Trip: Port Blair and Havelock. February 2012.
I’m not a cook
I know nothing of masalas
But my tongue knows
When they’re mixed well
For it just blurts out the truth
For all to hear.
And if you’re far away
Unable to hear
The tongue, it just
Nags me until I write
All that it wants, in a new blog post!
So here I am writing about the best introduction I ever had to the grilled world of salt water fish. Swapan is the name of the chef. He is the owner of that small eatery in the main market on Havelock Island which is a part of the Andamans.
‘Not just grill fish, but grill fish in banana leaf!’ explained Swapan to me when we walked inside his eatery that he proudly calls ‘Swapan Restaurant’. There are long tables and benches under a palm leaf covered roof. No windows. No doors. A lot of hand-drawn big and small posters extolling his culinary talents stuck and pinned wherever there is space. I could see a couple of such posters even creeping on the roof.
‘We had grilled fish at El Dorado last night but we’ve come here to your place for lunch because a friend in Delhi told me you’re the best around here.’
‘Yes,’ he replied without a moment’s hesitation, and then continued, ‘fariners love my banana leaf grill.’
Watch this small video I made at this place before you read any further, and you’ll agree with every word that is written in this post:
‘So I can see,’ I said, ‘the posters are made by your fans and these people seem to be from all over the world. You have websites, videos, blogs dedicated to you. But what is so special about the fish you grill?’
‘Not just the fish,’ he quickly pointed out, ‘but even prawns, crabs, and lobsters. All sorts of sea fish. Red Snappers, White Snappers, Barracuda… all done so well in a special masala…’
‘Special masala?’ I asked, and before I could go any further, he waved his right hand calling me near him, and said in a lowered voice that the masala is his very own secret!
‘So, what will you have?’ he asked, and then answered, ‘Right now I have a lovely barracuda. I’ll prepare that for the two of you. Free rice and vegetables. And it will cost you just two hundred.’
‘Thanks,’ I said, ‘We’ll have whatever you offer.’
He immediately started with showing me the great fish he had for us, made the right cuts deftly, and began his painstaking masala process. This was when I asked him, ‘I’ve read somewhere that if this isn’t marinated in teriyaki sauce or milk, the fishiness stays.’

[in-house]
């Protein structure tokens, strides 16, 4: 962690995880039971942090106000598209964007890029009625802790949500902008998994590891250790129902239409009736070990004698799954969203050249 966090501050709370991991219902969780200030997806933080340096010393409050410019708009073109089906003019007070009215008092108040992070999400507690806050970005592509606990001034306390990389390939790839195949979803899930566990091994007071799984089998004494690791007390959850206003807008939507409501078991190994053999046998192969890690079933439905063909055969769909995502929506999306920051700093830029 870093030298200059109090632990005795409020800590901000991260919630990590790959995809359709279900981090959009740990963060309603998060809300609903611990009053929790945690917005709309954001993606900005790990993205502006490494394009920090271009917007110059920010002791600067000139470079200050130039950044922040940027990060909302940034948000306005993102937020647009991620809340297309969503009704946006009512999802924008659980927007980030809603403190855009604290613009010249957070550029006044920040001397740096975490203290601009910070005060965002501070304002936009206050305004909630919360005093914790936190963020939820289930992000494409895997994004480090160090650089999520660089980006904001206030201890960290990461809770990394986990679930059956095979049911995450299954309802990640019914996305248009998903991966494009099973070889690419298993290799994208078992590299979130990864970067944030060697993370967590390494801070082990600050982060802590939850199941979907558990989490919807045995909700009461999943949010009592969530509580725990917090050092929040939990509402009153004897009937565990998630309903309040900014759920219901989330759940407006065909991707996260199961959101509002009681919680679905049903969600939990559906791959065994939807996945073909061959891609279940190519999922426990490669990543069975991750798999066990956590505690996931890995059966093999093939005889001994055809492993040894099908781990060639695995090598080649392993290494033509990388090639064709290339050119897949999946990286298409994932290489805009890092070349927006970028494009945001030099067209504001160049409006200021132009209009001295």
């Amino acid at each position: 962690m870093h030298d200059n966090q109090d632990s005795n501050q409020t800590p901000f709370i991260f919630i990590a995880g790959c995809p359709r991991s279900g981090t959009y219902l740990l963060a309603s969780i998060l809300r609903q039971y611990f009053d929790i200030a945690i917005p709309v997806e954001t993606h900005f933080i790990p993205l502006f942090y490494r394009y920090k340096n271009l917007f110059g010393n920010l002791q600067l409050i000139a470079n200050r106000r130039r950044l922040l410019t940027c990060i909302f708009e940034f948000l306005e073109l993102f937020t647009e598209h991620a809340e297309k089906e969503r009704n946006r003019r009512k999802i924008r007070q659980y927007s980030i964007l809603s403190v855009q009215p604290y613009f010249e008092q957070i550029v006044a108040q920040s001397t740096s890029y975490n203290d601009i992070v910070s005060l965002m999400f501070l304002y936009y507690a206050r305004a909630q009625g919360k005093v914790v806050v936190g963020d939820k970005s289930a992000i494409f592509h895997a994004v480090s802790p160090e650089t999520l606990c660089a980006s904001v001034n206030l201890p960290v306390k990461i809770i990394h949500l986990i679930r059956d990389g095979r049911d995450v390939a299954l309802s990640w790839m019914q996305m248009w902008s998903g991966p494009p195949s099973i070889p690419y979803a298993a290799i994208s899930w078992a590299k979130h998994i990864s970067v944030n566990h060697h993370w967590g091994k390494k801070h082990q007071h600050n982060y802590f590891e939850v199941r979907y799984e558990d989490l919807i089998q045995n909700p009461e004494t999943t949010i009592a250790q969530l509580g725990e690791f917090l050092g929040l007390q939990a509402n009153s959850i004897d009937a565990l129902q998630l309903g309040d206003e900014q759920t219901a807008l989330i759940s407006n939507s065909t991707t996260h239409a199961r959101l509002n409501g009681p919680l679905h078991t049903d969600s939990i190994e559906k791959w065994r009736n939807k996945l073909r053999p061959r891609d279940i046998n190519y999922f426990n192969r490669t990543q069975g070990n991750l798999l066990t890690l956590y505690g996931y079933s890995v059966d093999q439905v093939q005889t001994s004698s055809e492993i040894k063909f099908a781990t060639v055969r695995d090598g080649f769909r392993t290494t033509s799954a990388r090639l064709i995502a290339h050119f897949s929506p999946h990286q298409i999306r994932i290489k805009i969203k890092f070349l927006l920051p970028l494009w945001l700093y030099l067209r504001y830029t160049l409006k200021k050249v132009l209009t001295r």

He looked up, smiled, and replied, ‘Swapan is grilling the fish for you. You don’t have to worry about anything. You will come here again for dinner…,’ he paused for a moment and then continued, ‘and all the meals until you’re here on Havelock. Maybe for the lobsters or the Tiger Prawns.’
My wife looked at me and then looked at Swapan and said, ‘We’ll be leaving in a couple of hours…’
‘Then the taste of this fish will linger within you for years to come,’ Swapan announced grandly.
His kitchen was barely five feet away from where we sat and I could see him working furiously with two other fishes as there were a Portuguese couple too who had quietly entered and sat on the bench next to ours. He kept coming to the sitting area to point out to various posters and tell a little about the stories connected to them. It was around the time he had folded the fish in banana leaf and then aluminium foil that he turned and told us, ‘I follow three rules. I serve only the freshest catch and I go and choose the fish myself. I know when the boats come in and I have a lot of fishermen friends. The second rule is that I prepare the fish myself. Only me. No one else.’
There was a pause here. He probably waited for someone to say something. Satisfied that he had our attention, he continued, ‘And I don’t over-charge. Nowhere on Havelock can you find this taste at this price. There is nothing else in my restaurant… no drinks, nothing else to eat. Yet those who come here, come again.’
‘Well, I’d agree with you on the price,’ I told him. ‘We’ve paid more than double for the grilled fish we had at El Dorado.’
‘Yes, I know that.’
He told us that his eatery in Village No. 3 here was his passion ever since he came from Bengal to the Andamans. He also told us that he made and sold samosas during the non-tourist season. By this time, the fish was ready to be served. The aroma was strikingly heavenly… and the large grilled fish packed in its covering was on our table…
As we busied ourselves with the fish, Swapan took our permission to leave the eatery and go to check if some fresh catch was available…
Here was one man who was single-handedly competing with all the top resorts, the larger restaurants, the eating places that served fancy food in fancy ways and had the confidence to say that he was the best. The barracuda was indeed the best grilled fish I had ever had in my entire life… and I was glad to hear even my wife agree to that.
‘This wasn’t just some fish,’ my wife told Swapan, ‘this was food worth being served to the Gods.’
Swapan was so happy to hear this that he wanted to be photographed with the new lot of fishes that he had just carried in… see the joy in his eyes you.
We had found not just someone who grilled fish superbly and a conversationalist who made sure that his customers did not mind waiting for what he was cooking, but also a friendly soul.
It is impossible not to admit that we felt bad leaving for Port Blair that evening not just because Havelock is a charming Island, but also because we would never get to taste all the other fantastic sea food that we could’ve tasted at Swapan’s restaurant.
29 February 2012